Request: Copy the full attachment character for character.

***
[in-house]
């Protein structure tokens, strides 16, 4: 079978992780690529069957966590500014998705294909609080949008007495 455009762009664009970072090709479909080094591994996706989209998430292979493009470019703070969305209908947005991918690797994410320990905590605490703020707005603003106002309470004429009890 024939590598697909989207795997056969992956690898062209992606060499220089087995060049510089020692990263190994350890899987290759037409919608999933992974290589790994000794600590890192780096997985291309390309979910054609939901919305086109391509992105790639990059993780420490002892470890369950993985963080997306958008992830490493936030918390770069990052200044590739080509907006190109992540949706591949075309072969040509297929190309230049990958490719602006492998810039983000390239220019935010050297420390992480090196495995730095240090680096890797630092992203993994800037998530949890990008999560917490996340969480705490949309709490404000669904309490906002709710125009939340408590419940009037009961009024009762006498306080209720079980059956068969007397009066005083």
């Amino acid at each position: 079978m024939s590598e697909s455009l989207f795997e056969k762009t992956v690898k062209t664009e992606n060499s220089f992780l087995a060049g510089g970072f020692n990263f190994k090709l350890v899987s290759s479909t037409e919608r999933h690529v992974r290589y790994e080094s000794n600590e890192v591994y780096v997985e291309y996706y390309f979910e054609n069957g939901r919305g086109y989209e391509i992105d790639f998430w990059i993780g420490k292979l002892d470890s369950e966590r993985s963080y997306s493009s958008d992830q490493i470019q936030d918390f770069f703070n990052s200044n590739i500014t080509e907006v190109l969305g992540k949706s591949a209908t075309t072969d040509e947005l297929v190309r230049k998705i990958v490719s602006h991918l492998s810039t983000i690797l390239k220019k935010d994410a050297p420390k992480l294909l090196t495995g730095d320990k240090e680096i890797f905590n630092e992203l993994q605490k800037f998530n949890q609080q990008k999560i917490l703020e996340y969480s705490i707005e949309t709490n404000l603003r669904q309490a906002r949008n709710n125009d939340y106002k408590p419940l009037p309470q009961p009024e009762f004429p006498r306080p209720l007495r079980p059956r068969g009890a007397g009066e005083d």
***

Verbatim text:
[in-house]
């Protein structure tokens, strides 16, 4: 079978992780690529069957966590500014998705294909609080949008007495 455009762009664009970072090709479909080094591994996706989209998430292979493009470019703070969305209908947005991918690797994410320990905590605490703020707005603003106002309470004429009890 024939590598697909989207795997056969992956690898062209992606060499220089087995060049510089020692990263190994350890899987290759037409919608999933992974290589790994000794600590890192780096997985291309390309979910054609939901919305086109391509992105790639990059993780420490002892470890369950993985963080997306958008992830490493936030918390770069990052200044590739080509907006190109992540949706591949075309072969040509297929190309230049990958490719602006492998810039983000390239220019935010050297420390992480090196495995730095240090680096890797630092992203993994800037998530949890990008999560917490996340969480705490949309709490404000669904309490906002709710125009939340408590419940009037009961009024009762006498306080209720079980059956068969007397009066005083």
């Amino acid at each position: 079978m024939s590598e697909s455009l989207f795997e056969k762009t992956v690898k062209t664009e992606n060499s220089f992780l087995a060049g510089g970072f020692n990263f190994k090709l350890v899987s290759s479909t037409e919608r999933h690529v992974r290589y790994e080094s000794n600590e890192v591994y780096v997985e291309y996706y390309f979910e054609n069957g939901r919305g086109y989209e391509i992105d790639f998430w990059i993780g420490k292979l002892d470890s369950e966590r993985s963080y997306s493009s958008d992830q490493i470019q936030d918390f770069f703070n990052s200044n590739i500014t080509e907006v190109l969305g992540k949706s591949a209908t075309t072969d040509e947005l297929v190309r230049k998705i990958v490719s602006h991918l492998s810039t983000i690797l390239k220019k935010d994410a050297p420390k992480l294909l090196t495995g730095d320990k240090e680096i890797f905590n630092e992203l993994q605490k800037f998530n949890q609080q990008k999560i917490l703020e996340y969480s705490i707005e949309t709490n404000l603003r669904q309490a906002r949008n709710n125009d939340y106002k408590p419940l009037p309470q009961p009024e009762f004429p006498r306080p209720l007495r079980p059956r068969g009890a007397g009066e005083d």